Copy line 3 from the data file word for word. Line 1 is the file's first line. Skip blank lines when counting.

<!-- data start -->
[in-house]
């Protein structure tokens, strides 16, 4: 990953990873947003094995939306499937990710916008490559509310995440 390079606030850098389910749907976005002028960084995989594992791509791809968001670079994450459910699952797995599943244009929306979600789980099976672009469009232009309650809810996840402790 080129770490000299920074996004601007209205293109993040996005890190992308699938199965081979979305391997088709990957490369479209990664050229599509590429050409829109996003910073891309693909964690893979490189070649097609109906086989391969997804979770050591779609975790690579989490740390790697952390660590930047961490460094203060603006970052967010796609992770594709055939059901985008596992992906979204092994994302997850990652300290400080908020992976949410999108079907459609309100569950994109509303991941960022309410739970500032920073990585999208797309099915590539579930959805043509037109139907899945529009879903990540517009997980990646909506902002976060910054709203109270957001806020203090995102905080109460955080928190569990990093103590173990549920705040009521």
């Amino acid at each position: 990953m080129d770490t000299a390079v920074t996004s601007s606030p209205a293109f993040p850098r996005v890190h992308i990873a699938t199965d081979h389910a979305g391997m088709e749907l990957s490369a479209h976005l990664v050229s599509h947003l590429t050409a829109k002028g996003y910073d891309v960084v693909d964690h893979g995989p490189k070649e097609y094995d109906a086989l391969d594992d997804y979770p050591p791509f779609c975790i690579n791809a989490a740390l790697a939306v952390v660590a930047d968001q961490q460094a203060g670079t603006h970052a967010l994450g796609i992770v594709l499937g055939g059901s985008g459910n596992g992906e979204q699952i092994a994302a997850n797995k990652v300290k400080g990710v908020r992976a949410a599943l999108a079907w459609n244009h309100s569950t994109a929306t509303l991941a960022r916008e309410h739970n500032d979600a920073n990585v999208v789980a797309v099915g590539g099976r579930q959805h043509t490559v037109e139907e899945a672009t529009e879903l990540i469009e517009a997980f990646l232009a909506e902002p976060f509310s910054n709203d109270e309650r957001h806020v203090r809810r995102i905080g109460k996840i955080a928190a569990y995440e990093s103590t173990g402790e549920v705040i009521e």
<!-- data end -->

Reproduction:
């Amino acid at each position: 990953m080129d770490t000299a390079v920074t996004s601007s606030p209205a293109f993040p850098r996005v890190h992308i990873a699938t199965d081979h389910a979305g391997m088709e749907l990957s490369a479209h976005l990664v050229s599509h947003l590429t050409a829109k002028g996003y910073d891309v960084v693909d964690h893979g995989p490189k070649e097609y094995d109906a086989l391969d594992d997804y979770p050591p791509f779609c975790i690579n791809a989490a740390l790697a939306v952390v660590a930047d968001q961490q460094a203060g670079t603006h970052a967010l994450g796609i992770v594709l499937g055939g059901s985008g459910n596992g992906e979204q699952i092994a994302a997850n797995k990652v300290k400080g990710v908020r992976a949410a599943l999108a079907w459609n244009h309100s569950t994109a929306t509303l991941a960022r916008e309410h739970n500032d979600a920073n990585v999208v789980a797309v099915g590539g099976r579930q959805h043509t490559v037109e139907e899945a672009t529009e879903l990540i469009e517009a997980f990646l232009a909506e902002p976060f509310s910054n709203d109270e309650r957001h806020v203090r809810r995102i905080g109460k996840i955080a928190a569990y995440e990093s103590t173990g402790e549920v705040i009521e």